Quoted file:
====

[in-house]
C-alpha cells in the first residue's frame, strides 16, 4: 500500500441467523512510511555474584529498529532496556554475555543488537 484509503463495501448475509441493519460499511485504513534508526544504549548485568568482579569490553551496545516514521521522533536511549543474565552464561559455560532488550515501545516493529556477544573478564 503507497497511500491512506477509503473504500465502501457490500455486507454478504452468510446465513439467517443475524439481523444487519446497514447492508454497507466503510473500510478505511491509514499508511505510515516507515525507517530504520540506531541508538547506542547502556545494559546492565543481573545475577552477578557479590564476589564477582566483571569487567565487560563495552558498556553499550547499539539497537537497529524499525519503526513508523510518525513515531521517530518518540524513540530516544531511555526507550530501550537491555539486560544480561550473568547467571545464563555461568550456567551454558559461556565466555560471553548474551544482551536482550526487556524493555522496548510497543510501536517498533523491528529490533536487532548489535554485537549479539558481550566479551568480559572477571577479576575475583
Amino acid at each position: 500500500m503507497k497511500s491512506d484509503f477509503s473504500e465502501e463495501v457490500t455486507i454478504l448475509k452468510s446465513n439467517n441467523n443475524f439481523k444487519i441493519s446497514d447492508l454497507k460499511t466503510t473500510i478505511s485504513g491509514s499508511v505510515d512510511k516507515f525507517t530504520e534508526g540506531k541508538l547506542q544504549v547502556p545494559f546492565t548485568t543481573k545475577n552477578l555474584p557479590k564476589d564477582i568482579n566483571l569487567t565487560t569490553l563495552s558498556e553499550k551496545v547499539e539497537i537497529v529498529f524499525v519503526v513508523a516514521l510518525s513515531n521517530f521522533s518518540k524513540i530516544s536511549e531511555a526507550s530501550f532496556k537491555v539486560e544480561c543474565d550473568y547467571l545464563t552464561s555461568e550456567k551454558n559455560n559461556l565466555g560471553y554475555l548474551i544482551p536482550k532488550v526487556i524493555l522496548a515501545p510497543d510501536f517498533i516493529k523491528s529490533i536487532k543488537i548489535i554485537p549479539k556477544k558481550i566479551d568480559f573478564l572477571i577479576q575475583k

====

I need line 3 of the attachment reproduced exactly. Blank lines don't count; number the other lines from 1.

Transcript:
Amino acid at each position: 500500500m503507497k497511500s491512506d484509503f477509503s473504500e465502501e463495501v457490500t455486507i454478504l448475509k452468510s446465513n439467517n441467523n443475524f439481523k444487519i441493519s446497514d447492508l454497507k460499511t466503510t473500510i478505511s485504513g491509514s499508511v505510515d512510511k516507515f525507517t530504520e534508526g540506531k541508538l547506542q544504549v547502556p545494559f546492565t548485568t543481573k545475577n552477578l555474584p557479590k564476589d564477582i568482579n566483571l569487567t565487560t569490553l563495552s558498556e553499550k551496545v547499539e539497537i537497529v529498529f524499525v519503526v513508523a516514521l510518525s513515531n521517530f521522533s518518540k524513540i530516544s536511549e531511555a526507550s530501550f532496556k537491555v539486560e544480561c543474565d550473568y547467571l545464563t552464561s555461568e550456567k551454558n559455560n559461556l565466555g560471553y554475555l548474551i544482551p536482550k532488550v526487556i524493555l522496548a515501545p510497543d510501536f517498533i516493529k523491528s529490533i536487532k543488537i548489535i554485537p549479539k556477544k558481550i566479551d568480559f573478564l572477571i577479576q575475583k